Welcome to Writers Talkback. If you are a new user, your account will have to be approved manually to prevent spam. Please bear with us in the meantime

Blog Updates



  • Thanks, Wilts. Yes, I saw your comment last week. Don't ask me why it doesn't work every week for you - I'm the world's worst when it comes to technology.
  • Great curse, Claudia! My inspiration has dive bombed these past two weeks.
  • edited December 2020
    As my blog moves toward being archived, I'm looking at 2020's annual Diagram Prize for the Oddest Book Title of the Year, and the Bad Sex in Fiction award.


  • My https://serena-lake.co.uk/ website has had a slight revamp ahead of Christmas. A change of colour, widget changes, and a tightening up of the text on the pages.
  • You've been busy, Carol!

    Here's my weekly offering.
  • Gave last week's FF photo prompt a miss. This week's was more inspirational and I was able to write another story in the continuing Leprechaun saga.

    Susan A Eames - Travel, Fiction and Photos: A DISTRACTION - 100 word story (susan-a-eamestravelfictionandphotos.blogspot.com)
  • I didn't expect to write anything for FF this week because we were booked to do a Christmas market today. Well....! We did go but the weather was filthy. Hardly anyone else had turned up, so we called it a day and came home again.
    Anyway, this week's photo instantly inspired the following story:

    Susan A Eames - Travel, Fiction and Photos: FISHUN' - 100 word story (susan-a-eamestravelfictionandphotos.blogspot.com)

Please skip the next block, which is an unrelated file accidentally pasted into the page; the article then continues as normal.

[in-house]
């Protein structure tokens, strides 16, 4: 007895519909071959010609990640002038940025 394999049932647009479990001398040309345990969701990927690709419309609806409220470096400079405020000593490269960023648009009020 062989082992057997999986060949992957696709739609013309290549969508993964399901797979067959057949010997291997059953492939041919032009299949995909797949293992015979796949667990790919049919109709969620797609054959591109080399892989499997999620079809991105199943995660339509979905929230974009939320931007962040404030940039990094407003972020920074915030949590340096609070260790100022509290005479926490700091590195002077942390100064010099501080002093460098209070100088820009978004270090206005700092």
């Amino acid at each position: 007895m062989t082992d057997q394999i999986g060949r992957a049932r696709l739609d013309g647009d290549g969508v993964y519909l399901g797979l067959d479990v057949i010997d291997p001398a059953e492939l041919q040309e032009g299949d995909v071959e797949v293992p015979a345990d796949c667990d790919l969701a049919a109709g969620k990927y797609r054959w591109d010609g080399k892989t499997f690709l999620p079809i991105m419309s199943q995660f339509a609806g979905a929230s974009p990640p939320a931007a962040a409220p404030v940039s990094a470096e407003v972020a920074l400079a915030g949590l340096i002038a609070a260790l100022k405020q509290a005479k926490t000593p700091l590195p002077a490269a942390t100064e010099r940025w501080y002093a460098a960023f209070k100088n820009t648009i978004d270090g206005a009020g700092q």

• I thoroughly enjoyed your story, Claudia!  Here's mine.

  • Thanks, Lizy, enjoyed yours too. :)
  • Finished my end of year review and discovered how much I did achieve this year, despite Covid.

  • Good to write a list of achievements, Carol - now you know it's not been a wasted year!

    I have at least managed to blog almost every week, and here is the final one for 2020.
  • edited December 2020
    Surprised myself, Lizy.

    My penultimate post on my blogger blog where my final word count for this year is revealed.

  • My final blog post on my blogger blog, and what will happen next...

  • Have finally brought my blog back into action. I thought originally last year that keeping it going would keep up my momentum with writing but in fact I was asked to submit articles earlier than originally commissioned and it fell off the radar. Now I want to use it again to keep track of what i happening on the writing front - what is new and what is on hold.